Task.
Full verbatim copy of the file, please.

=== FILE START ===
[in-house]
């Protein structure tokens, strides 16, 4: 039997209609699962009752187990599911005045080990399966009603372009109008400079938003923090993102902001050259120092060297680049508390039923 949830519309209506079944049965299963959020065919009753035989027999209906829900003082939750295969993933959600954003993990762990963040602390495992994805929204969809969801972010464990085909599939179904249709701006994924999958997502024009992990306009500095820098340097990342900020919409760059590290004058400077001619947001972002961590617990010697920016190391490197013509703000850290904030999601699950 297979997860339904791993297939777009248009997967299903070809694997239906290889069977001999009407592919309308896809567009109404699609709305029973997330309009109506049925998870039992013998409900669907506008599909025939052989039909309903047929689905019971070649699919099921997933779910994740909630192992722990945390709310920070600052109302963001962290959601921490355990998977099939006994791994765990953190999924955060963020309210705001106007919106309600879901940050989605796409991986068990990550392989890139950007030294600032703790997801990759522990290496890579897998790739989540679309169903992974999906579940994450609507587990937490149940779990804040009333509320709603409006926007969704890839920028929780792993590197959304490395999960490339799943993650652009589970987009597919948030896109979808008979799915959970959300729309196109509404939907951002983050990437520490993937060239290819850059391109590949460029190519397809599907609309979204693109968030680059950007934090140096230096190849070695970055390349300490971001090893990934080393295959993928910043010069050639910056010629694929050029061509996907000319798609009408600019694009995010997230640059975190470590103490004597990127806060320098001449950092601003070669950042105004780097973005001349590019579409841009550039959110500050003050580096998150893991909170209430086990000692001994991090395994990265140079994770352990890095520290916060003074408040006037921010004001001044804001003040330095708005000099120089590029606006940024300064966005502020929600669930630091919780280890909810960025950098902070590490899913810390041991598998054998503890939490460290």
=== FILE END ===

[in-house]
């Protein structure tokens, strides 16, 4: 039997209609699962009752187990599911005045080990399966009603372009109008400079938003923090993102902001050259120092060297680049508390039923 949830519309209506079944049965299963959020065919009753035989027999209906829900003082939750295969993933959600954003993990762990963040602390495992994805929204969809969801972010464990085909599939179904249709701006994924999958997502024009992990306009500095820098340097990342900020919409760059590290004058400077001619947001972002961590617990010697920016190391490197013509703000850290904030999601699950 297979997860339904791993297939777009248009997967299903070809694997239906290889069977001999009407592919309308896809567009109404699609709305029973997330309009109506049925998870039992013998409900669907506008599909025939052989039909309903047929689905019971070649699919099921997933779910994740909630192992722990945390709310920070600052109302963001962290959601921490355990998977099939006994791994765990953190999924955060963020309210705001106007919106309600879901940050989605796409991986068990990550392989890139950007030294600032703790997801990759522990290496890579897998790739989540679309169903992974999906579940994450609507587990937490149940779990804040009333509320709603409006926007969704890839920028929780792993590197959304490395999960490339799943993650652009589970987009597919948030896109979808008979799915959970959300729309196109509404939907951002983050990437520490993937060239290819850059391109590949460029190519397809599907609309979204693109968030680059950007934090140096230096190849070695970055390349300490971001090893990934080393295959993928910043010069050639910056010629694929050029061509996907000319798609009408600019694009995010997230640059975190470590103490004597990127806060320098001449950092601003070669950042105004780097973005001349590019579409841009550039959110500050003050580096998150893991909170209430086990000692001994991090395994990265140079994770352990890095520290916060003074408040006037921010004001001044804001003040330095708005000099120089590029606006940024300064966005502020929600669930630091919780280890909810960025950098902070590490899913810390041991598998054998503890939490460290």